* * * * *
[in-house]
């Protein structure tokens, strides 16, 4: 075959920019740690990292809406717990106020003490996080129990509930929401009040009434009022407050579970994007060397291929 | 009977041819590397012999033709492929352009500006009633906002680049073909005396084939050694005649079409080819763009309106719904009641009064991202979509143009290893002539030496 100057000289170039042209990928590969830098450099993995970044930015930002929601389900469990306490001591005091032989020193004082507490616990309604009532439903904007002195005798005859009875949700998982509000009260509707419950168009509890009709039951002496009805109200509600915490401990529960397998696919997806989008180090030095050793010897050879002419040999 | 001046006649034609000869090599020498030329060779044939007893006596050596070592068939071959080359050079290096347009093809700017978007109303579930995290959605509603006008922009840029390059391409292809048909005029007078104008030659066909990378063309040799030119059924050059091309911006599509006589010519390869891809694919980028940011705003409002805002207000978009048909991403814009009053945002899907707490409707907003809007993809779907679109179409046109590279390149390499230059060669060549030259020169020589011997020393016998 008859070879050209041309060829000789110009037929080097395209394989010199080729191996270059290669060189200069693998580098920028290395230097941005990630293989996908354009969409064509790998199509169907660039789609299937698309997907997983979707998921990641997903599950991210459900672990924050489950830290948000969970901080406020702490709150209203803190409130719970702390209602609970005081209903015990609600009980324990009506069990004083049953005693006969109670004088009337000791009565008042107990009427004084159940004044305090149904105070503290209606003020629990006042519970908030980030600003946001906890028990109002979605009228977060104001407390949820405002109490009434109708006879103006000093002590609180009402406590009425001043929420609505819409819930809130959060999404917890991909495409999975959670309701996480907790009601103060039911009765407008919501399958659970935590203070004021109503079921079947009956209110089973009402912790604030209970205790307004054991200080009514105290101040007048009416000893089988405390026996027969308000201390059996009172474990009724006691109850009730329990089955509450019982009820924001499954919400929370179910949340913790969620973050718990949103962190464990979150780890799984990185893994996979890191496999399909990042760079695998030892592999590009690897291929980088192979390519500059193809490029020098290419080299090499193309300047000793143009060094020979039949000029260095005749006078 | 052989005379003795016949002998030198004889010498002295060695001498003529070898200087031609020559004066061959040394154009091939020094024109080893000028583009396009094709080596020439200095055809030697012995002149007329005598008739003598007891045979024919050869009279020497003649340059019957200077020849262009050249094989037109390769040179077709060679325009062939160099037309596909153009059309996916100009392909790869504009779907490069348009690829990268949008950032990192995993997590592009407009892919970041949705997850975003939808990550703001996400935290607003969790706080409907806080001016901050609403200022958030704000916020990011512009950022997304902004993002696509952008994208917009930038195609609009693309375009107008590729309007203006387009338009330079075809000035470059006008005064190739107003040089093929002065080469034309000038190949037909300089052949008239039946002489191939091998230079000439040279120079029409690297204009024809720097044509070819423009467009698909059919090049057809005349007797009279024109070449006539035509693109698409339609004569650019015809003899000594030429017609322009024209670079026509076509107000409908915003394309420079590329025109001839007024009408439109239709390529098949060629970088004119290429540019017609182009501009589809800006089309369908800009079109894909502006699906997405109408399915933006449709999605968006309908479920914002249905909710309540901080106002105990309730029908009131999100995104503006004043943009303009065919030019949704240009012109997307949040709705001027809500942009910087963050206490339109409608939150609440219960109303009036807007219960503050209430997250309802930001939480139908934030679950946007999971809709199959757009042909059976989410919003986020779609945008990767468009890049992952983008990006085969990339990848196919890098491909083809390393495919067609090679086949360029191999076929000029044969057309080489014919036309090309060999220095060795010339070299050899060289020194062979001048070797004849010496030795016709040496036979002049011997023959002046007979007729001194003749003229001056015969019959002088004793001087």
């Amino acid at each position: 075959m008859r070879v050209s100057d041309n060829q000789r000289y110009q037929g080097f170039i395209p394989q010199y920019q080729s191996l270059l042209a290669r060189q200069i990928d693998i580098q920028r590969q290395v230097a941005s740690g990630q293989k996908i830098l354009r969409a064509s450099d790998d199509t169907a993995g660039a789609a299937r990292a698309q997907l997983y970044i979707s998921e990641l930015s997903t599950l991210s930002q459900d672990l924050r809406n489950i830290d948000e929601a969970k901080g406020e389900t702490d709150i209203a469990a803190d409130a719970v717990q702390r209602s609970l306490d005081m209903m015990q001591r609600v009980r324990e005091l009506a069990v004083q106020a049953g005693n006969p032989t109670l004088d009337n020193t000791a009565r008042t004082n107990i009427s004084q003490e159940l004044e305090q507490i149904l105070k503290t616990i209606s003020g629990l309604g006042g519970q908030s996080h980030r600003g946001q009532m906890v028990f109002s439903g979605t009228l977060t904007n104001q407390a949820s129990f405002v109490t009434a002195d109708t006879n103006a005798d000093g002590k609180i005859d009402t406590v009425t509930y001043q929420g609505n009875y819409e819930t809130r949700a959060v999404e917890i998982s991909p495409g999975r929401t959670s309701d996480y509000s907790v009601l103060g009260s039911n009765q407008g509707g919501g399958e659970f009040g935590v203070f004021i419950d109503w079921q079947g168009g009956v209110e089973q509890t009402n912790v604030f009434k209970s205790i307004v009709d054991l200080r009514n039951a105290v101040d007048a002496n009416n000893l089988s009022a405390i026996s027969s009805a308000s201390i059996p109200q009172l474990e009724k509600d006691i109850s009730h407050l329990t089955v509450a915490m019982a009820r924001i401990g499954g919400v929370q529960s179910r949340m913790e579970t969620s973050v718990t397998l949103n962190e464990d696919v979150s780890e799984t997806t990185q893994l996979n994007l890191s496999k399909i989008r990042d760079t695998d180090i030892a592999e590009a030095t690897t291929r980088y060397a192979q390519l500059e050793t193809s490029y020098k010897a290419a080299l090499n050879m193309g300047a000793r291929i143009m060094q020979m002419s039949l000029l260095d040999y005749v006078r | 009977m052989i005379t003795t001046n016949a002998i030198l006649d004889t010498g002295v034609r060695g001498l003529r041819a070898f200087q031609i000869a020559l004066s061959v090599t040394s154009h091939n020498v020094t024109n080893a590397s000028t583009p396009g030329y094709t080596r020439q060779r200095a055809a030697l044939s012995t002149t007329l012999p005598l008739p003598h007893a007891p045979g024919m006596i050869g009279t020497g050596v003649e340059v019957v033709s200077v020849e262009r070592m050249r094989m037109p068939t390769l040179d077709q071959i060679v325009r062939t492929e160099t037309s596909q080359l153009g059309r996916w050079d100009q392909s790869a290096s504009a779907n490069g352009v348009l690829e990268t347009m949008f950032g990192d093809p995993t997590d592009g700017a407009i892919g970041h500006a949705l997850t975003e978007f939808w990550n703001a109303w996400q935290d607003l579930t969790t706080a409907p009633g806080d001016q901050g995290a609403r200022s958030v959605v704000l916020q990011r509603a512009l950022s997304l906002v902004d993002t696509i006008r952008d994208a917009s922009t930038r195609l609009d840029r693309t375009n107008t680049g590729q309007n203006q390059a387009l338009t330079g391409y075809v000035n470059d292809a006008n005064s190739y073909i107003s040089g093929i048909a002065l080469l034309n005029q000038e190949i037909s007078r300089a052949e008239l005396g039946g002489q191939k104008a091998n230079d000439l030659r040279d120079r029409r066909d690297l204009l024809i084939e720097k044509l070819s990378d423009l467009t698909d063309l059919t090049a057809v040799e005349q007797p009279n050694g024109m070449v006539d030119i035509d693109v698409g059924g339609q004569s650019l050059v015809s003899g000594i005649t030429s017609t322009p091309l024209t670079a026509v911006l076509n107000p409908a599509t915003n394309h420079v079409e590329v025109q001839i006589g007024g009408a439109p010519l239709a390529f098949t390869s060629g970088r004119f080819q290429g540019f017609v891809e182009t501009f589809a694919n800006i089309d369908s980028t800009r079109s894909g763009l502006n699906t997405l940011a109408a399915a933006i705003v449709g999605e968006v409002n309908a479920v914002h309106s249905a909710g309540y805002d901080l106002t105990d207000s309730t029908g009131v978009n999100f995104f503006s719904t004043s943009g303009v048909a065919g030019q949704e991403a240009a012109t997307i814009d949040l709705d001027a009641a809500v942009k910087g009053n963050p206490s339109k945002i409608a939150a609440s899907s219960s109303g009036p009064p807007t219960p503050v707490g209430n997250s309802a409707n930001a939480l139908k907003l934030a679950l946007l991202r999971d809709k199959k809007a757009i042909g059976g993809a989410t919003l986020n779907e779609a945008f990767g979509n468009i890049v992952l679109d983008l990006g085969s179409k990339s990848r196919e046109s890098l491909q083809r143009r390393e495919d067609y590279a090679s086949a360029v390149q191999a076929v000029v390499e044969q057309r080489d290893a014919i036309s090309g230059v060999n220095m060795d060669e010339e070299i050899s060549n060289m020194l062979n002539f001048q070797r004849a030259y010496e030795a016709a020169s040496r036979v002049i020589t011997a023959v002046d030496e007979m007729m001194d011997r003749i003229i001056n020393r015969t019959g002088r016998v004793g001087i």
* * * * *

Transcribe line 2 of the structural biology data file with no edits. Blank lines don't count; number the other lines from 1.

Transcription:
């Protein structure tokens, strides 16, 4: 075959920019740690990292809406717990106020003490996080129990509930929401009040009434009022407050579970994007060397291929 | 009977041819590397012999033709492929352009500006009633906002680049073909005396084939050694005649079409080819763009309106719904009641009064991202979509143009290893002539030496 100057000289170039042209990928590969830098450099993995970044930015930002929601389900469990306490001591005091032989020193004082507490616990309604009532439903904007002195005798005859009875949700998982509000009260509707419950168009509890009709039951002496009805109200509600915490401990529960397998696919997806989008180090030095050793010897050879002419040999 | 001046006649034609000869090599020498030329060779044939007893006596050596070592068939071959080359050079290096347009093809700017978007109303579930995290959605509603006008922009840029390059391409292809048909005029007078104008030659066909990378063309040799030119059924050059091309911006599509006589010519390869891809694919980028940011705003409002805002207000978009048909991403814009009053945002899907707490409707907003809007993809779907679109179409046109590279390149390499230059060669060549030259020169020589011997020393016998 008859070879050209041309060829000789110009037929080097395209394989010199080729191996270059290669060189200069693998580098920028290395230097941005990630293989996908354009969409064509790998199509169907660039789609299937698309997907997983979707998921990641997903599950991210459900672990924050489950830290948000969970901080406020702490709150209203803190409130719970702390209602609970005081209903015990609600009980324990009506069990004083049953005693006969109670004088009337000791009565008042107990009427004084159940004044305090149904105070503290209606003020629990006042519970908030980030600003946001906890028990109002979605009228977060104001407390949820405002109490009434109708006879103006000093002590609180009402406590009425001043929420609505819409819930809130959060999404917890991909495409999975959670309701996480907790009601103060039911009765407008919501399958659970935590203070004021109503079921079947009956209110089973009402912790604030209970205790307004054991200080009514105290101040007048009416000893089988405390026996027969308000201390059996009172474990009724006691109850009730329990089955509450019982009820924001499954919400929370179910949340913790969620973050718990949103962190464990979150780890799984990185893994996979890191496999399909990042760079695998030892592999590009690897291929980088192979390519500059193809490029020098290419080299090499193309300047000793143009060094020979039949000029260095005749006078 | 052989005379003795016949002998030198004889010498002295060695001498003529070898200087031609020559004066061959040394154009091939020094024109080893000028583009396009094709080596020439200095055809030697012995002149007329005598008739003598007891045979024919050869009279020497003649340059019957200077020849262009050249094989037109390769040179077709060679325009062939160099037309596909153009059309996916100009392909790869504009779907490069348009690829990268949008950032990192995993997590592009407009892919970041949705997850975003939808990550703001996400935290607003969790706080409907806080001016901050609403200022958030704000916020990011512009950022997304902004993002696509952008994208917009930038195609609009693309375009107008590729309007203006387009338009330079075809000035470059006008005064190739107003040089093929002065080469034309000038190949037909300089052949008239039946002489191939091998230079000439040279120079029409690297204009024809720097044509070819423009467009698909059919090049057809005349007797009279024109070449006539035509693109698409339609004569650019015809003899000594030429017609322009024209670079026509076509107000409908915003394309420079590329025109001839007024009408439109239709390529098949060629970088004119290429540019017609182009501009589809800006089309369908800009079109894909502006699906997405109408399915933006449709999605968006309908479920914002249905909710309540901080106002105990309730029908009131999100995104503006004043943009303009065919030019949704240009012109997307949040709705001027809500942009910087963050206490339109409608939150609440219960109303009036807007219960503050209430997250309802930001939480139908934030679950946007999971809709199959757009042909059976989410919003986020779609945008990767468009890049992952983008990006085969990339990848196919890098491909083809390393495919067609090679086949360029191999076929000029044969057309080489014919036309090309060999220095060795010339070299050899060289020194062979001048070797004849010496030795016709040496036979002049011997023959002046007979007729001194003749003229001056015969019959002088004793001087």